Toronto Star ePaper

■ In Your Corner


Shoppers are scooping up Costco’s gold bars. But does it really pay to invest in gold?

On top of home decor and bulksized bags of candy, Canadians are now rushing to Costco to add gold bars to their (online) shopping carts.

Last month, Costco Canada began selling one-ounce, 24-karat gold bars — priced at $2,679.99 a piece — online. According to Costco chief financial officer Richard Galanti, the bullions sell out within hours whenever they’re added to the retailer’s website. It’s one of the reasons shoppers are only permitted to buy two at a time.

But financial experts warn that unless you’re in a doomsday scenario, other investments might offer better returns, as predicting the metal’s returns can be tricky.

Gold has a reputation for acting as an inflation hedge, where investors seek out safer assets during times of economic uncertainty. That uptick in demand can drive up its price. But as Dan Hallett, principal at Toronto-based HighView Financial Group, notes, the price of the yellow metal has “been completely freefloating.”

“If you look at a bunch of different historical chunks of time, you’ll find that sometimes it does hedge inflation and sometimes it doesn’t, so it’s not that reliable,” he says.

Hallett explains that, unlike stocks or equities where you can predict an average return over time, there aren’t fundamentals that underpin the value of gold. With ETFs (exchange-traded funds) or the S&P 500, price-earnings ratios can offer a ballpark estimate. For instance, the yield to maturity — or estimated rate of return — on a 10-year Government of Canada bond averages around four per cent. “It’s not precise, but at least you have an idea,” Hallett says, adding that, in contrast, the price of gold fluctuates based on characteristics like macroeconomic factors and investor sentiment.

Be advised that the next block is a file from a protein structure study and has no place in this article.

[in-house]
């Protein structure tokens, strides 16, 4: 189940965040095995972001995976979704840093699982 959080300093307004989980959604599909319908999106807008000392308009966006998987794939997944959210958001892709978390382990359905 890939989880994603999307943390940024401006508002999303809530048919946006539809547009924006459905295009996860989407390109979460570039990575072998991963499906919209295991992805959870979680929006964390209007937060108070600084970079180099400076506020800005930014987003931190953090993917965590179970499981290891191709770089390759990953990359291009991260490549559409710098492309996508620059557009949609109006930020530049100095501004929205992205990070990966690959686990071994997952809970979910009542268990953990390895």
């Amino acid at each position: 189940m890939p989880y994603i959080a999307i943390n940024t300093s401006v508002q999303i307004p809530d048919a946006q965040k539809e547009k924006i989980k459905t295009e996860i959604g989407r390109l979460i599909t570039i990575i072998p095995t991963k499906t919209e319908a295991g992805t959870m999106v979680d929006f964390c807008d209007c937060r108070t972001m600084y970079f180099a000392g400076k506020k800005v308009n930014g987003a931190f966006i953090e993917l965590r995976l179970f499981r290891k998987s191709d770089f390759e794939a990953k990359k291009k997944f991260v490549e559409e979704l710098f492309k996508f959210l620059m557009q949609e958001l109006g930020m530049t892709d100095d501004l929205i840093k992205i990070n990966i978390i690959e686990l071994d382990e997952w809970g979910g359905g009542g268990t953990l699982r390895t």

Hallett notes that fear of missing out might play a role in investors’ desire to buy gold, especially when prices for the metal are high. In such cases, he warns clients against jumping on the bandwagon and making investment decisions based on emotion.

Despite high consumer demand for Costco’s gold bars, Jason Heath, managing director at Objective Financial Partners, says gold has lost its lustre over the past 20 years, especially as an inflation hedge, as people have shifted their attention to other investments such as real estate.

For Canadians who still want gold in their portfolios, Heath recommends investing in the metal through a fund.

Just be warned that those funds tend to have management fees and various fees associated with owning the gold, Heath adds.

“In general, over the long run, stocks have provided a higher rate of return than gold and a higher rate of return than bonds, albeit with more volatility,” Heath says. In other words, unless we’re on the brink of an apocalypse or in a doomsday situation, Canadians are better off sticking to bonds and stocks.

‘‘ In general, over the long run, stocks have provided a higher rate of return than gold and a higher rate of return than bonds.






Toronto Star Newspapers Limited